SOUTH African Airways (SAA) needs about R2bn to R3bn a year to survive, a requirement that would have to be dealt with when deciding on the future of the airline, Finance Minister Pravin Gordhan said on Thursday in reply to questions in Parliament about the budget.

No provision was made for a further capital injection or state guarantee for SAA in the 2016-17 budget tabled in Parliament on Wednesday. The airline is already surviving on a R14.4bn guarantee and has not been able to table its 2014-15 financial year yet because of concerns about its going concern status.

Earlier this month Mr Gordhan requested a month’s extension for SAA to table its annual report.

In reply to questions posed by members of four parliamentary committees to the minister and the Treasury team on Thursday, Treasury director-general Lungisa Fuzile said that SAA had already used a R13.4bn guarantee and was expected to have used the remaining R1bn by the end of March. Discussions were taking place with SAA to improve its financial position.

Mr Gordhan stressed that getting SAA on sound footing would not happen overnight. The immediate priorities were to stabilise the airline by getting a new board and executive management in place and formulating a clear financial plan for it. "We want a package of solutions and not a once-off thing," he said, otherwise the problems would just recur.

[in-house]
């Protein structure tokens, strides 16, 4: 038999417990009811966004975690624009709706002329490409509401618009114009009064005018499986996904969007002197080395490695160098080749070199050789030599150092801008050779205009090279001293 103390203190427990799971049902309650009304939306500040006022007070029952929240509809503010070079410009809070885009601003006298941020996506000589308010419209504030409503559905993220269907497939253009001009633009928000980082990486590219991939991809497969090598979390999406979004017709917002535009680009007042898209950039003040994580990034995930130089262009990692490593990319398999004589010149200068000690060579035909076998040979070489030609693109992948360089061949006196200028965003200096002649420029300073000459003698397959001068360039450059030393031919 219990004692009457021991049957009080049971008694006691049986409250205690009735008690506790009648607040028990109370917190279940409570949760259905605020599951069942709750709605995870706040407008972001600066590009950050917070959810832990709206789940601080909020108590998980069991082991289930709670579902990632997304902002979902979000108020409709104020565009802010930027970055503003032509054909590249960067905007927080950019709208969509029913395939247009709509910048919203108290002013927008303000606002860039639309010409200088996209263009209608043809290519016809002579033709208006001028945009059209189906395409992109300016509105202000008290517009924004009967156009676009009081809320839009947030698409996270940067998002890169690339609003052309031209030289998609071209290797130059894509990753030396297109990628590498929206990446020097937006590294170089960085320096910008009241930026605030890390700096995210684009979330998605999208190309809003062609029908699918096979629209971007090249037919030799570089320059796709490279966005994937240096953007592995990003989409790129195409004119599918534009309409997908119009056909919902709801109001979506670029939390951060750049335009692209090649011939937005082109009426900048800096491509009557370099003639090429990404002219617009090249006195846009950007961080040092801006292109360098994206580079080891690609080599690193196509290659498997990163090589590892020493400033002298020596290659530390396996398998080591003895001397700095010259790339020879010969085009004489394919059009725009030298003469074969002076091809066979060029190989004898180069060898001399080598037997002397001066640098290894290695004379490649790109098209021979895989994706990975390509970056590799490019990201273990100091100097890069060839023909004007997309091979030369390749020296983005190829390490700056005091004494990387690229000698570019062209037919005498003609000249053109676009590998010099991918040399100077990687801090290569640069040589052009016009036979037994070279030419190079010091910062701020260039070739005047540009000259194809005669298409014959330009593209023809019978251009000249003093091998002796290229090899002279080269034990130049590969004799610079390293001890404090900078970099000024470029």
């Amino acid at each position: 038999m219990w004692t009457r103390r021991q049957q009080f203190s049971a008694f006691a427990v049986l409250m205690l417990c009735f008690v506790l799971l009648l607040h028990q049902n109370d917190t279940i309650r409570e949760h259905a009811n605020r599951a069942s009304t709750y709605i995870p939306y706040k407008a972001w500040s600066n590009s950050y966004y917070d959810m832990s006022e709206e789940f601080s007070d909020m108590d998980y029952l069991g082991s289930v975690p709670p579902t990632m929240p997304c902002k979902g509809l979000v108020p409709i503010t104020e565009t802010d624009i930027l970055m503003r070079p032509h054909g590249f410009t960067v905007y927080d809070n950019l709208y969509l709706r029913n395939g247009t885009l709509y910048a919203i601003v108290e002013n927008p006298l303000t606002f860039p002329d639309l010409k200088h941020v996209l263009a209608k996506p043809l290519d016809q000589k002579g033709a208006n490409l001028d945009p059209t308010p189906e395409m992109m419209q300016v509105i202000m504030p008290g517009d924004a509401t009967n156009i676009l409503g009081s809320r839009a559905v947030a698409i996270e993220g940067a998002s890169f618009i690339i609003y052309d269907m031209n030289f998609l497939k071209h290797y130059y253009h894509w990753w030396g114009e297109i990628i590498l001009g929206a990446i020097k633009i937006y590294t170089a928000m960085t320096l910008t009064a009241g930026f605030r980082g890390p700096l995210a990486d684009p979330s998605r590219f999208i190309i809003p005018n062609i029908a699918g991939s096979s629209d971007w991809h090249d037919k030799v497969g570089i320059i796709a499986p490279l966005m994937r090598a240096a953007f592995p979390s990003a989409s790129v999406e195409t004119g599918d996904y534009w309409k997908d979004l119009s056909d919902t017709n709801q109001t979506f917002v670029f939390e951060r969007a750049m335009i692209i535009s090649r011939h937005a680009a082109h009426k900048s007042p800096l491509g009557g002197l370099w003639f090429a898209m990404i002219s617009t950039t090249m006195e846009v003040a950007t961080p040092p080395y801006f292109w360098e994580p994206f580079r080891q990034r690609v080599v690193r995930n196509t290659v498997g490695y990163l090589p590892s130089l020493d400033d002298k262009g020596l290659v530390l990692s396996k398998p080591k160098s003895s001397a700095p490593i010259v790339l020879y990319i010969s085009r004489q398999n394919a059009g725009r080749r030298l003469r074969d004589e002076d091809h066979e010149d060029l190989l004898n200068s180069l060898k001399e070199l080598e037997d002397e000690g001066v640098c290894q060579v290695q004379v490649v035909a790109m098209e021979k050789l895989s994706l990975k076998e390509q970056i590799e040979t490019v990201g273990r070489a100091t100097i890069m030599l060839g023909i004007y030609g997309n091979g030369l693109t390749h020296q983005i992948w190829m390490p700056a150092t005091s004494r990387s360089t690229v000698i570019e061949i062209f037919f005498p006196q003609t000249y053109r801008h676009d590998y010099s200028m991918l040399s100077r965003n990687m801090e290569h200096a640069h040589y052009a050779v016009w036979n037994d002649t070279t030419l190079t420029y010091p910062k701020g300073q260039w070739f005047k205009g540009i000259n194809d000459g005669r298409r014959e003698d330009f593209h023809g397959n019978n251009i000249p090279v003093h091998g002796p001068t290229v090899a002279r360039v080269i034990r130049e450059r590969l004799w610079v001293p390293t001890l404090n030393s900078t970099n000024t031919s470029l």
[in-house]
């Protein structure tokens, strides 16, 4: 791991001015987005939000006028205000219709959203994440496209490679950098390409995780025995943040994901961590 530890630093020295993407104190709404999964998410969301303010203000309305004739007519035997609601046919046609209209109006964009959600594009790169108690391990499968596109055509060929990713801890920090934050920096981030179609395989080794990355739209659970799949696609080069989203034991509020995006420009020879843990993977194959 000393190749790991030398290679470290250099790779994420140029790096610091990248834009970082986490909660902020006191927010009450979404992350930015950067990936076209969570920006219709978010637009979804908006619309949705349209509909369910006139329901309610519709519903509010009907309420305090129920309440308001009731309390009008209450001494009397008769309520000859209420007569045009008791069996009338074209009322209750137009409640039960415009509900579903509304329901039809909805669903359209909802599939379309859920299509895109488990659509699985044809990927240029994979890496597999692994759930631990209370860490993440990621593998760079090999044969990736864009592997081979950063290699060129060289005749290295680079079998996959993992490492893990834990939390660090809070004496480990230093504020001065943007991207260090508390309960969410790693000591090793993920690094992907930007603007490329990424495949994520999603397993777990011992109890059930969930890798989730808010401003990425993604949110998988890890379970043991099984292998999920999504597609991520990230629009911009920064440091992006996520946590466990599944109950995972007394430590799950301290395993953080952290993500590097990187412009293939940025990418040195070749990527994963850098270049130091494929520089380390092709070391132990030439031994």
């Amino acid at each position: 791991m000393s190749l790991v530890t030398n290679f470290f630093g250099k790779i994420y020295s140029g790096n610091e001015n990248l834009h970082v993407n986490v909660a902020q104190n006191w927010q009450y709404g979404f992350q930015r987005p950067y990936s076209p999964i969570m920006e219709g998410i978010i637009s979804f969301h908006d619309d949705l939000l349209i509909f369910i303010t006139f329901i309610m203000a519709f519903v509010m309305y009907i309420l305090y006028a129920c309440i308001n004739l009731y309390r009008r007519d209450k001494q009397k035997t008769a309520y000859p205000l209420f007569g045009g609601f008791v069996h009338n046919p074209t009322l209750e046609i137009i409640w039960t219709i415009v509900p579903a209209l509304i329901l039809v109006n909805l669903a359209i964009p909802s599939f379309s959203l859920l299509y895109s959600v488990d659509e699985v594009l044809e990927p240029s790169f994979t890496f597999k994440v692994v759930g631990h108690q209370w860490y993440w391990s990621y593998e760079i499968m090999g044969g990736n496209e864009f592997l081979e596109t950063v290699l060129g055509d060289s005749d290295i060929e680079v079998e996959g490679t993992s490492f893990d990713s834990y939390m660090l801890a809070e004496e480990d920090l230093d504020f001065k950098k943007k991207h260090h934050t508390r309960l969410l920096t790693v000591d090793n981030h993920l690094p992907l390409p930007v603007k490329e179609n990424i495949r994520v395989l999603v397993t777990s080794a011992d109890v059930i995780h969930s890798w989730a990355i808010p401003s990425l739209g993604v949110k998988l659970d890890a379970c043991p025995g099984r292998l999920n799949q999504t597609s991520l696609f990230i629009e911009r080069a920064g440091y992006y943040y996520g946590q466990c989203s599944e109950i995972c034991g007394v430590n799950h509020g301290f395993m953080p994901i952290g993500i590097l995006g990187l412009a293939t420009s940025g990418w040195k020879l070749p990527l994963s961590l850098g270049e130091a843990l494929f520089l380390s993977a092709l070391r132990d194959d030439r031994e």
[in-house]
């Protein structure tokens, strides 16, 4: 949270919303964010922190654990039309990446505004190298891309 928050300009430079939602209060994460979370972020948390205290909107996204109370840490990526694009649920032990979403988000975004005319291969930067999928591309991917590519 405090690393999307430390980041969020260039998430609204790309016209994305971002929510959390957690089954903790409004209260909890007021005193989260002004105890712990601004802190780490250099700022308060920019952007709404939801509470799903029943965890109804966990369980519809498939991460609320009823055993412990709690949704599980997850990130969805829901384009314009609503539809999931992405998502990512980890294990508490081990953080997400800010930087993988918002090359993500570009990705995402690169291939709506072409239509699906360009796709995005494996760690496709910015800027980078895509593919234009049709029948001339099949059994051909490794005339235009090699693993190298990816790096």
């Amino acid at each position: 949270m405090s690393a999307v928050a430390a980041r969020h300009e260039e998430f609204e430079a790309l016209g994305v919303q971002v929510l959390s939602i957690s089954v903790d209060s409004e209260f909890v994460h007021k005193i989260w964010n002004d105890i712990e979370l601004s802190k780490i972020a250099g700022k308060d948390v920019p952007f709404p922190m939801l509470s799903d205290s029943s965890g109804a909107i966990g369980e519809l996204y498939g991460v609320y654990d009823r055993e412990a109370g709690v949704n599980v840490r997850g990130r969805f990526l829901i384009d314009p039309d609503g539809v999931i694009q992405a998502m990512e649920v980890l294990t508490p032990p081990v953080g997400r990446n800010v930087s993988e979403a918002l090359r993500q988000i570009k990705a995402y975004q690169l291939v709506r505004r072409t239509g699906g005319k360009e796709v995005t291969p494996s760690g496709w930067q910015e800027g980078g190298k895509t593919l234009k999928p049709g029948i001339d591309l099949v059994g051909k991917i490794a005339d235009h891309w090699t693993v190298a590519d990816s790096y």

Mr Gordhan indicated in his budget that he and Public Enterprises Minister Lynne Brown were discussing the future of SAA and the possible introduction of a minority equity partner. The merger of the state’s four airlines was also under discussion. This would achieve synergies and cost savings.

Deputy Finance Minister Mcebisi Jonas said the government had to be more creative in its approach to state-owned companies, bringing in more money and more capabilities.